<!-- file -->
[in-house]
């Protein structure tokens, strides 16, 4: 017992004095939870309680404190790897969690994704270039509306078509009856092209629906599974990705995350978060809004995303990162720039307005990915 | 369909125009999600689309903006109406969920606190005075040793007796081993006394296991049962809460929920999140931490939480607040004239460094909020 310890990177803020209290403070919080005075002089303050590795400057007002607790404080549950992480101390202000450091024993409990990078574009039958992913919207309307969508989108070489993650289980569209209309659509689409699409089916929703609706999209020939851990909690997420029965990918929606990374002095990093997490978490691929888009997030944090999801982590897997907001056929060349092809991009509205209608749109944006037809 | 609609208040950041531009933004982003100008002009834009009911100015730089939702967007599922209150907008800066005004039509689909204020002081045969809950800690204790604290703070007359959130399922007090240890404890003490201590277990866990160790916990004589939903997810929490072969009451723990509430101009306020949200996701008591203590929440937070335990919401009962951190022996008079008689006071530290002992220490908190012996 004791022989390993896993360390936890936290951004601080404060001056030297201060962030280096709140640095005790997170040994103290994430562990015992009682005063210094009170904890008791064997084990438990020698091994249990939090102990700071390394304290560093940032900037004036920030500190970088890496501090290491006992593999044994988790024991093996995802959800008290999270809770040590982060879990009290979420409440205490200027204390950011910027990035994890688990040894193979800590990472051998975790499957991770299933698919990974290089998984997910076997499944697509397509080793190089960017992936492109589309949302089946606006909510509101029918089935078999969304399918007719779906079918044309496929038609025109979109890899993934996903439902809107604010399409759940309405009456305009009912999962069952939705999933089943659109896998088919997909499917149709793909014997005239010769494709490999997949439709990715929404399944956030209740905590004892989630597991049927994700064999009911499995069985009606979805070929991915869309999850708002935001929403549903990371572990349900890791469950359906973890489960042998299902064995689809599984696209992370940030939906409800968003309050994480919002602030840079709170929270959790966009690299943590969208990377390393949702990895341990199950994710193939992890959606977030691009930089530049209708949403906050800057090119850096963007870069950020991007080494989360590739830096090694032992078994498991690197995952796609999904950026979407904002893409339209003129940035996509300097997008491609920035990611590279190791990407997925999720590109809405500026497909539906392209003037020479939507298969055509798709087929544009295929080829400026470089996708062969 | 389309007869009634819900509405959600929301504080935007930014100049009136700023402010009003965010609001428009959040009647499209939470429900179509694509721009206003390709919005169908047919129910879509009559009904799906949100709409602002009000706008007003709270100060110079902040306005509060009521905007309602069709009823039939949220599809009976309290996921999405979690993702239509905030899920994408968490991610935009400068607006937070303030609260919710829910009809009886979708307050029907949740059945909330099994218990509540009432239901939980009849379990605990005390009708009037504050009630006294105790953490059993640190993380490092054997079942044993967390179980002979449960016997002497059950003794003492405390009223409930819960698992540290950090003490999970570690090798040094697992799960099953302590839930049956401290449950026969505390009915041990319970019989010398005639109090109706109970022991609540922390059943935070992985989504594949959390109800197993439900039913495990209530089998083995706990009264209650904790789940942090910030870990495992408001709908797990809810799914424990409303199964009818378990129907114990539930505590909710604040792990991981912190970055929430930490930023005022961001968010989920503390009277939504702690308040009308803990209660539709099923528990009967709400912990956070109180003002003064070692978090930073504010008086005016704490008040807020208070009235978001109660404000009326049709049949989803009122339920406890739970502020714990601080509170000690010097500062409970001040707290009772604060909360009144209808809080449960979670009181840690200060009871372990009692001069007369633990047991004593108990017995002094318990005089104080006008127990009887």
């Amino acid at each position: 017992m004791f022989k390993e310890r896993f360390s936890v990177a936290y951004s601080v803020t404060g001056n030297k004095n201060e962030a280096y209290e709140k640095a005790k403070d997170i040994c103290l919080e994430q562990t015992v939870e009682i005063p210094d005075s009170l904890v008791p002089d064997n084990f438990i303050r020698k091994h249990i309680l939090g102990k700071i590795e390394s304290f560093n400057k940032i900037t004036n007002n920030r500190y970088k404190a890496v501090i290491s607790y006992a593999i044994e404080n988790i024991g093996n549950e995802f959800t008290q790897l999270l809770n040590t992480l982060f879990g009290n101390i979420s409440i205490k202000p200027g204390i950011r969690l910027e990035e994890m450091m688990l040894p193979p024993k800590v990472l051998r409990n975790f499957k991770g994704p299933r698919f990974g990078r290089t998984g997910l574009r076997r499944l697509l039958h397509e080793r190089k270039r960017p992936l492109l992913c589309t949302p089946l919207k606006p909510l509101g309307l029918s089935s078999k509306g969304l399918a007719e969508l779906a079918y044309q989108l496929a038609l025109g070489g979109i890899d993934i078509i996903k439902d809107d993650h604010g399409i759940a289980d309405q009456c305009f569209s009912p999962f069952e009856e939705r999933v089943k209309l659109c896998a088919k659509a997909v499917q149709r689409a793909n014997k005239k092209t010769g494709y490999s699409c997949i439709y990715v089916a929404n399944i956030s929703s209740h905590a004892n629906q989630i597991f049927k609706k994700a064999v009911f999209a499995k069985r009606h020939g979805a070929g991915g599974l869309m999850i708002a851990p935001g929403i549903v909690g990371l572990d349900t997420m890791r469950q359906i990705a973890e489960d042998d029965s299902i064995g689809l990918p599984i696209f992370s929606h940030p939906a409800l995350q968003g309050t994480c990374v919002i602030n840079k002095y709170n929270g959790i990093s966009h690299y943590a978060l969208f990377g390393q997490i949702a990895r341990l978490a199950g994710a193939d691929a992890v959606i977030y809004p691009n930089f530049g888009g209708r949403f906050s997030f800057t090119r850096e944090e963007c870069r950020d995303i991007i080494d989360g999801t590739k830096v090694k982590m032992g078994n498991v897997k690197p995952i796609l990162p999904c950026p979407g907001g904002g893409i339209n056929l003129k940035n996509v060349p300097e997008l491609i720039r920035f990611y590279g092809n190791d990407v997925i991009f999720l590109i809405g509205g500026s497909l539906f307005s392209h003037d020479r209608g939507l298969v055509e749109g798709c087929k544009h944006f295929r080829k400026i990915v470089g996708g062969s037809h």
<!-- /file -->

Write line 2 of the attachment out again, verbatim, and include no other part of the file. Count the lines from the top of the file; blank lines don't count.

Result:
């Protein structure tokens, strides 16, 4: 017992004095939870309680404190790897969690994704270039509306078509009856092209629906599974990705995350978060809004995303990162720039307005990915 | 369909125009999600689309903006109406969920606190005075040793007796081993006394296991049962809460929920999140931490939480607040004239460094909020 310890990177803020209290403070919080005075002089303050590795400057007002607790404080549950992480101390202000450091024993409990990078574009039958992913919207309307969508989108070489993650289980569209209309659509689409699409089916929703609706999209020939851990909690997420029965990918929606990374002095990093997490978490691929888009997030944090999801982590897997907001056929060349092809991009509205209608749109944006037809 | 609609208040950041531009933004982003100008002009834009009911100015730089939702967007599922209150907008800066005004039509689909204020002081045969809950800690204790604290703070007359959130399922007090240890404890003490201590277990866990160790916990004589939903997810929490072969009451723990509430101009306020949200996701008591203590929440937070335990919401009962951190022996008079008689006071530290002992220490908190012996 004791022989390993896993360390936890936290951004601080404060001056030297201060962030280096709140640095005790997170040994103290994430562990015992009682005063210094009170904890008791064997084990438990020698091994249990939090102990700071390394304290560093940032900037004036920030500190970088890496501090290491006992593999044994988790024991093996995802959800008290999270809770040590982060879990009290979420409440205490200027204390950011910027990035994890688990040894193979800590990472051998975790499957991770299933698919990974290089998984997910076997499944697509397509080793190089960017992936492109589309949302089946606006909510509101029918089935078999969304399918007719779906079918044309496929038609025109979109890899993934996903439902809107604010399409759940309405009456305009009912999962069952939705999933089943659109896998088919997909499917149709793909014997005239010769494709490999997949439709990715929404399944956030209740905590004892989630597991049927994700064999009911499995069985009606979805070929991915869309999850708002935001929403549903990371572990349900890791469950359906973890489960042998299902064995689809599984696209992370940030939906409800968003309050994480919002602030840079709170929270959790966009690299943590969208990377390393949702990895341990199950994710193939992890959606977030691009930089530049209708949403906050800057090119850096963007870069950020991007080494989360590739830096090694032992078994498991690197995952796609999904950026979407904002893409339209003129940035996509300097997008491609920035990611590279190791990407997925999720590109809405500026497909539906392209003037020479939507298969055509798709087929544009295929080829400026470089996708062969 | 389309007869009634819900509405959600929301504080935007930014100049009136700023402010009003965010609001428009959040009647499209939470429900179509694509721009206003390709919005169908047919129910879509009559009904799906949100709409602002009000706008007003709270100060110079902040306005509060009521905007309602069709009823039939949220599809009976309290996921999405979690993702239509905030899920994408968490991610935009400068607006937070303030609260919710829910009809009886979708307050029907949740059945909330099994218990509540009432239901939980009849379990605990005390009708009037504050009630006294105790953490059993640190993380490092054997079942044993967390179980002979449960016997002497059950003794003492405390009223409930819960698992540290950090003490999970570690090798040094697992799960099953302590839930049956401290449950026969505390009915041990319970019989010398005639109090109706109970022991609540922390059943935070992985989504594949959390109800197993439900039913495990209530089998083995706990009264209650904790789940942090910030870990495992408001709908797990809810799914424990409303199964009818378990129907114990539930505590909710604040792990991981912190970055929430930490930023005022961001968010989920503390009277939504702690308040009308803990209660539709099923528990009967709400912990956070109180003002003064070692978090930073504010008086005016704490008040807020208070009235978001109660404000009326049709049949989803009122339920406890739970502020714990601080509170000690010097500062409970001040707290009772604060909360009144209808809080449960979670009181840690200060009871372990009692001069007369633990047991004593108990017995002094318990005089104080006008127990009887």